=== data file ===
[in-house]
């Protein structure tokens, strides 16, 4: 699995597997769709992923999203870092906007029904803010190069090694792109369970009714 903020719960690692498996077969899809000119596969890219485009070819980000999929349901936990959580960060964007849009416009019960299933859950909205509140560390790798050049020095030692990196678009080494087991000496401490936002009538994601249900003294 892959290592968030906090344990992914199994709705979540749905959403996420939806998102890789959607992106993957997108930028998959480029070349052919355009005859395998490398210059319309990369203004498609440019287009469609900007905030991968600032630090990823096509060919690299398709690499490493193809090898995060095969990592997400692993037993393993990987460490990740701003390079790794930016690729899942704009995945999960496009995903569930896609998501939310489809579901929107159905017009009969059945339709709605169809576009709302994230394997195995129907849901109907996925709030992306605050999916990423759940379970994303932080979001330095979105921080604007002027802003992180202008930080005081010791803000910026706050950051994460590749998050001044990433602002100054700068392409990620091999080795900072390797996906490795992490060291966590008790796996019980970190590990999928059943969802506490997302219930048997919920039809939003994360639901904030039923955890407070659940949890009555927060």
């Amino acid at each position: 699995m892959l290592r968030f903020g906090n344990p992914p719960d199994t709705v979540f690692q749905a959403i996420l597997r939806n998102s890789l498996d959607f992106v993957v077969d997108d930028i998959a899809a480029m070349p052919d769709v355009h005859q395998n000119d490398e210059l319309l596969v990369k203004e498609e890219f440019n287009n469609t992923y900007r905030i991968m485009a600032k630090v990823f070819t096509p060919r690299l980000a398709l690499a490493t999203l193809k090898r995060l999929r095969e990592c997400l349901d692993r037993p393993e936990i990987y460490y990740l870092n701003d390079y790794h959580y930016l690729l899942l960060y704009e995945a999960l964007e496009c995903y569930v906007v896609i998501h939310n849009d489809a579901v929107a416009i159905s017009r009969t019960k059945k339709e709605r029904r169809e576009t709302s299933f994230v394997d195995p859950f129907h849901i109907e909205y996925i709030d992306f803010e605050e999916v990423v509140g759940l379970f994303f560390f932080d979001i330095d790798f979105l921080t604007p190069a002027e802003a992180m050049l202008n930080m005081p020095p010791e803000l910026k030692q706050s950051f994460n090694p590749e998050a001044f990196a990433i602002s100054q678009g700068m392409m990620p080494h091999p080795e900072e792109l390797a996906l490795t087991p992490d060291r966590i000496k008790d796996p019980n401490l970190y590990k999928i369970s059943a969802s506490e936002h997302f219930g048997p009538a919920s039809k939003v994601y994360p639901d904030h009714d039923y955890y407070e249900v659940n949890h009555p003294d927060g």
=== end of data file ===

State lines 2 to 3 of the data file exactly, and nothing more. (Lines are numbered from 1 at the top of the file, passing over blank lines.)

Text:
């Protein structure tokens, strides 16, 4: 699995597997769709992923999203870092906007029904803010190069090694792109369970009714 903020719960690692498996077969899809000119596969890219485009070819980000999929349901936990959580960060964007849009416009019960299933859950909205509140560390790798050049020095030692990196678009080494087991000496401490936002009538994601249900003294 892959290592968030906090344990992914199994709705979540749905959403996420939806998102890789959607992106993957997108930028998959480029070349052919355009005859395998490398210059319309990369203004498609440019287009469609900007905030991968600032630090990823096509060919690299398709690499490493193809090898995060095969990592997400692993037993393993990987460490990740701003390079790794930016690729899942704009995945999960496009995903569930896609998501939310489809579901929107159905017009009969059945339709709605169809576009709302994230394997195995129907849901109907996925709030992306605050999916990423759940379970994303932080979001330095979105921080604007002027802003992180202008930080005081010791803000910026706050950051994460590749998050001044990433602002100054700068392409990620091999080795900072390797996906490795992490060291966590008790796996019980970190590990999928059943969802506490997302219930048997919920039809939003994360639901904030039923955890407070659940949890009555927060």
């Amino acid at each position: 699995m892959l290592r968030f903020g906090n344990p992914p719960d199994t709705v979540f690692q749905a959403i996420l597997r939806n998102s890789l498996d959607f992106v993957v077969d997108d930028i998959a899809a480029m070349p052919d769709v355009h005859q395998n000119d490398e210059l319309l596969v990369k203004e498609e890219f440019n287009n469609t992923y900007r905030i991968m485009a600032k630090v990823f070819t096509p060919r690299l980000a398709l690499a490493t999203l193809k090898r995060l999929r095969e990592c997400l349901d692993r037993p393993e936990i990987y460490y990740l870092n701003d390079y790794h959580y930016l690729l899942l960060y704009e995945a999960l964007e496009c995903y569930v906007v896609i998501h939310n849009d489809a579901v929107a416009i159905s017009r009969t019960k059945k339709e709605r029904r169809e576009t709302s299933f994230v394997d195995p859950f129907h849901i109907e909205y996925i709030d992306f803010e605050e999916v990423v509140g759940l379970f994303f560390f932080d979001i330095d790798f979105l921080t604007p190069a002027e802003a992180m050049l202008n930080m005081p020095p010791e803000l910026k030692q706050s950051f994460n090694p590749e998050a001044f990196a990433i602002s100054q678009g700068m392409m990620p080494h091999p080795e900072e792109l390797a996906l490795t087991p992490d060291r966590i000496k008790d796996p019980n401490l970190y590990k999928i369970s059943a969802s506490e936002h997302f219930g048997p009538a919920s039809k939003v994601y994360p639901d904030h009714d039923y955890y407070e249900v659940n949890h009555p003294d927060g």